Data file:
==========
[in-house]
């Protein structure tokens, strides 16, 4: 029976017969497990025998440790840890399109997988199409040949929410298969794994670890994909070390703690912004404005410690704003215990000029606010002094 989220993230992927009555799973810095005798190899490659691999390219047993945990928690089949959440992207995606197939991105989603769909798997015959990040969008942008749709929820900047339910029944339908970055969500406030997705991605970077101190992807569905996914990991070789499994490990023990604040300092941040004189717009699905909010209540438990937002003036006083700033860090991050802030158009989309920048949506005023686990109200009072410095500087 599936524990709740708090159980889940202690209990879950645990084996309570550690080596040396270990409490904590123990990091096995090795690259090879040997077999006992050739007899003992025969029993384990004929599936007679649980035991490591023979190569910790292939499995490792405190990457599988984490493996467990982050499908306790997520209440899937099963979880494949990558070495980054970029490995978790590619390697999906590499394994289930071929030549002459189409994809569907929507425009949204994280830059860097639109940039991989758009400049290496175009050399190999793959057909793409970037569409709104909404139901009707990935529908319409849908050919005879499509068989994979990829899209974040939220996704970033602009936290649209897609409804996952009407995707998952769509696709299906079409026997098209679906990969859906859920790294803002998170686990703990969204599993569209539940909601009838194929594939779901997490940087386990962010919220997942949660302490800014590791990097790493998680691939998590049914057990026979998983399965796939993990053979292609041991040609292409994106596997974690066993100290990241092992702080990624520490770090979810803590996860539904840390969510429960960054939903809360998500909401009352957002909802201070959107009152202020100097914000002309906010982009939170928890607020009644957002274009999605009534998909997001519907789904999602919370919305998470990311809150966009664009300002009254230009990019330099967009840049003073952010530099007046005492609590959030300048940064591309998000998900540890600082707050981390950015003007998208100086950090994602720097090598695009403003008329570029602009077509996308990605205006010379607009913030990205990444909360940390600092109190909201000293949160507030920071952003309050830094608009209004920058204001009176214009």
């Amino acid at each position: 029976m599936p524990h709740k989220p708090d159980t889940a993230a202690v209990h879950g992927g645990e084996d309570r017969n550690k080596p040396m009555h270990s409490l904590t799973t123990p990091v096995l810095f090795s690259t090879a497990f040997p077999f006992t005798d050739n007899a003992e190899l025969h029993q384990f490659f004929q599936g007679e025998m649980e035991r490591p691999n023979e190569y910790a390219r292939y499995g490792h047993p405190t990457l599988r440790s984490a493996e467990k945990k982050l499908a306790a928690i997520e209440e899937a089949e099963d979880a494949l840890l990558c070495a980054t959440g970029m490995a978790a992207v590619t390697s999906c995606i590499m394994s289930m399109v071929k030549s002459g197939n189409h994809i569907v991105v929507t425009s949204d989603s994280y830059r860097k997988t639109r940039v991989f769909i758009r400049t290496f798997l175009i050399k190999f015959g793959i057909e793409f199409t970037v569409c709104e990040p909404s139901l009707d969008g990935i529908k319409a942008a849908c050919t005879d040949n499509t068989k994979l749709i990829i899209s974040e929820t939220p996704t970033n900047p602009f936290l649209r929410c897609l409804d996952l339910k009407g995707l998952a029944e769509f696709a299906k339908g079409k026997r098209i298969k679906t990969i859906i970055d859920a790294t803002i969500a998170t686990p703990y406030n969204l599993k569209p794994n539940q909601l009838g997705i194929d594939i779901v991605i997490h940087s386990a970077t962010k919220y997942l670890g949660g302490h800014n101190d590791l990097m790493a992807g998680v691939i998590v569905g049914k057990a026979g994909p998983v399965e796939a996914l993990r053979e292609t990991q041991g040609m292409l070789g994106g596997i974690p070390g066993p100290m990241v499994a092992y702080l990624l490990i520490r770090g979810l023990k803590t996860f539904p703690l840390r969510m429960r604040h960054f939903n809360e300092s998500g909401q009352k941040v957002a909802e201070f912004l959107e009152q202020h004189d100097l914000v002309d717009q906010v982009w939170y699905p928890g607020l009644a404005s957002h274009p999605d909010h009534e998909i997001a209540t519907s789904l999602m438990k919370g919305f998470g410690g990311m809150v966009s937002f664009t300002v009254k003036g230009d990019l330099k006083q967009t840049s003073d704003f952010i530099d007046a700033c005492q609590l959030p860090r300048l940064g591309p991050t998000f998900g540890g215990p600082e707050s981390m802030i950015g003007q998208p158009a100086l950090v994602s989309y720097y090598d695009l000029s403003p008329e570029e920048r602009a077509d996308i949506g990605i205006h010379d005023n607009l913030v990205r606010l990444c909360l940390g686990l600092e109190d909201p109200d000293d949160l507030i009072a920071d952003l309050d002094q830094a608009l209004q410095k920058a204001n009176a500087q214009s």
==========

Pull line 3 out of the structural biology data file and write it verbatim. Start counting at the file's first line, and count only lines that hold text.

């Amino acid at each position: 029976m599936p524990h709740k989220p708090d159980t889940a993230a202690v209990h879950g992927g645990e084996d309570r017969n550690k080596p040396m009555h270990s409490l904590t799973t123990p990091v096995l810095f090795s690259t090879a497990f040997p077999f006992t005798d050739n007899a003992e190899l025969h029993q384990f490659f004929q599936g007679e025998m649980e035991r490591p691999n023979e190569y910790a390219r292939y499995g490792h047993p405190t990457l599988r440790s984490a493996e467990k945990k982050l499908a306790a928690i997520e209440e899937a089949e099963d979880a494949l840890l990558c070495a980054t959440g970029m490995a978790a992207v590619t390697s999906c995606i590499m394994s289930m399109v071929k030549s002459g197939n189409h994809i569907v991105v929507t425009s949204d989603s994280y830059r860097k997988t639109r940039v991989f769909i758009r400049t290496f798997l175009i050399k190999f015959g793959i057909e793409f199409t970037v569409c709104e990040p909404s139901l009707d969008g990935i529908k319409a942008a849908c050919t005879d040949n499509t068989k994979l749709i990829i899209s974040e929820t939220p996704t970033n900047p602009f936290l649209r929410c897609l409804d996952l339910k009407g995707l998952a029944e769509f696709a299906k339908g079409k026997r098209i298969k679906t990969i859906i970055d859920a790294t803002i969500a998170t686990p703990y406030n969204l599993k569209p794994n539940q909601l009838g997705i194929d594939i779901v991605i997490h940087s386990a970077t962010k919220y997942l670890g949660g302490h800014n101190d590791l990097m790493a992807g998680v691939i998590v569905g049914k057990a026979g994909p998983v399965e796939a996914l993990r053979e292609t990991q041991g040609m292409l070789g994106g596997i974690p070390g066993p100290m990241v499994a092992y702080l990624l490990i520490r770090g979810l023990k803590t996860f539904p703690l840390r969510m429960r604040h960054f939903n809360e300092s998500g909401q009352k941040v957002a909802e201070f912004l959107e009152q202020h004189d100097l914000v002309d717009q906010v982009w939170y699905p928890g607020l009644a404005s957002h274009p999605d909010h009534e998909i997001a209540t519907s789904l999602m438990k919370g919305f998470g410690g990311m809150v966009s937002f664009t300002v009254k003036g230009d990019l330099k006083q967009t840049s003073d704003f952010i530099d007046a700033c005492q609590l959030p860090r300048l940064g591309p991050t998000f998900g540890g215990p600082e707050s981390m802030i950015g003007q998208p158009a100086l950090v994602s989309y720097y090598d695009l000029s403003p008329e570029e920048r602009a077509d996308i949506g990605i205006h010379d005023n607009l913030v990205r606010l990444c909360l940390g686990l600092e109190d909201p109200d000293d949160l507030i009072a920071d952003l309050d002094q830094a608009l209004q410095k920058a204001n009176a500087q214009s």